With such a diabolical amalgamation of defunct mechanics and monotonous mission design, it will take half an hour tops to tire of Knight’s Contract and shelve it for good. Compared to the magnificent Majin & The Forsaken Kingdom, Game Republic’s latest adventure is a complete let down, and is easily one of the worst games we have seen this year.

Score: 2/10




  1. Ooh, ouch.

  2. Oh dear.

  3. Must have been a chore to review that Jim. At least using the sexy chick as the icon will get people in to read it eh? ;)

    • It’s the only game I’ve played in which I’ve become so frustrated that I almost gave up on finishing/reviewing it. A total pain in ass.

  4. Ouch, a 2.
    Read the review, sounds extremely boring…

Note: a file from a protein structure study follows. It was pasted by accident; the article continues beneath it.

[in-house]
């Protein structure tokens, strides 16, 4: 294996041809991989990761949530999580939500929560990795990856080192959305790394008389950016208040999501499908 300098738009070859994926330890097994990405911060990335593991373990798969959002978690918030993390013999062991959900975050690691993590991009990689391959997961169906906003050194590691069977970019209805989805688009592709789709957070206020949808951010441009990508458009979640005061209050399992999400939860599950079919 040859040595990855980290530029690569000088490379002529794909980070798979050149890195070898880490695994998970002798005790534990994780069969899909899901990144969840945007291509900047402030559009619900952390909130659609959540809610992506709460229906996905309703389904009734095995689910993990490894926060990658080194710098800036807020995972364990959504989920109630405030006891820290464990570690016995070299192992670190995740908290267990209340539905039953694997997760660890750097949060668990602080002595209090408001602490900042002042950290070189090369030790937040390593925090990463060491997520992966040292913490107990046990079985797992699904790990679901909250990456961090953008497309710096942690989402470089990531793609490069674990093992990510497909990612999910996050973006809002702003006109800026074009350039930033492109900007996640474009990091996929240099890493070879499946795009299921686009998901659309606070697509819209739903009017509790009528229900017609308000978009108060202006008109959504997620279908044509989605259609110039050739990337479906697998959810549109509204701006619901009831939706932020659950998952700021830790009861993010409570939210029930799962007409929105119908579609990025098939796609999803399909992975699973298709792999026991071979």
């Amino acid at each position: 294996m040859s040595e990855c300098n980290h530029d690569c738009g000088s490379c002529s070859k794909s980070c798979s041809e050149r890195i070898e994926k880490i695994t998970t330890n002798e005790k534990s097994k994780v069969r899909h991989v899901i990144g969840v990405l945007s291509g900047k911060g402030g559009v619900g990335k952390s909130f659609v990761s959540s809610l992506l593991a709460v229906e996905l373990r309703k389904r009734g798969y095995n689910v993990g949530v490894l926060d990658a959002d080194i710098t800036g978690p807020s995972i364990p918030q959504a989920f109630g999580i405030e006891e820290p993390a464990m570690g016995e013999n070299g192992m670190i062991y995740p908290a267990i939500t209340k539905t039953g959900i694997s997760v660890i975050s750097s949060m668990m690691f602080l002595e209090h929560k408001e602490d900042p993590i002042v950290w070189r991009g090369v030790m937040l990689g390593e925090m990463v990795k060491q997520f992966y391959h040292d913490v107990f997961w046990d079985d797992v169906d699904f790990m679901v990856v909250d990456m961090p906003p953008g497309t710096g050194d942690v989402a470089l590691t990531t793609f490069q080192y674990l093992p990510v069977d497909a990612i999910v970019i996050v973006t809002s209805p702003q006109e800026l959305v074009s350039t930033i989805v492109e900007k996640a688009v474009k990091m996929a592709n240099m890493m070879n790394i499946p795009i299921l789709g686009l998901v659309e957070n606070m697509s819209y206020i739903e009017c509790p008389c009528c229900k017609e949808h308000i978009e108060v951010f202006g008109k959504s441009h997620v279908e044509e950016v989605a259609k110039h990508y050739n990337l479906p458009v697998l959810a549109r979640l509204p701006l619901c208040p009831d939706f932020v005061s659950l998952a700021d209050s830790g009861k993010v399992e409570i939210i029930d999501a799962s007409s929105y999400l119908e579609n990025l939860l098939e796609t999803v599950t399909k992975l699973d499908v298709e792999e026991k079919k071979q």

I was really hoping that this would be a good game to buy…

    • not even a rental for me now, shame.

    • Just finished playing it. It’s o.k. nothing special. would recommend that if you are going to play it, best buy it secondhand or rent it.

      • Easy platinum I guess?

      • No not really,need to play through twice at least to platinum. (once was enough for me. ha ha)

  6. Ooooo, thats bad….

  7. only clicked in because of the chick xD

  8. I only saw the trailer, which I thought was rather good, and no game footage. Which is usually a sign of a shit game coming.

  9. I have never heard of this game untill i read the review. I can see why you chose that picture of that chick. In fact it sounds like that picture is better then the game. now if you excuse me, i will go back to staring at that chick.:P

  10. Some sites are already selling it for about €20. Amazing how the price of a game can go down so quick.

    Note to self: give The Last Guardian 1/10

    • Lol!
      I very nearly bought this last week in Grainger Games, sooooo glad I didn’t now.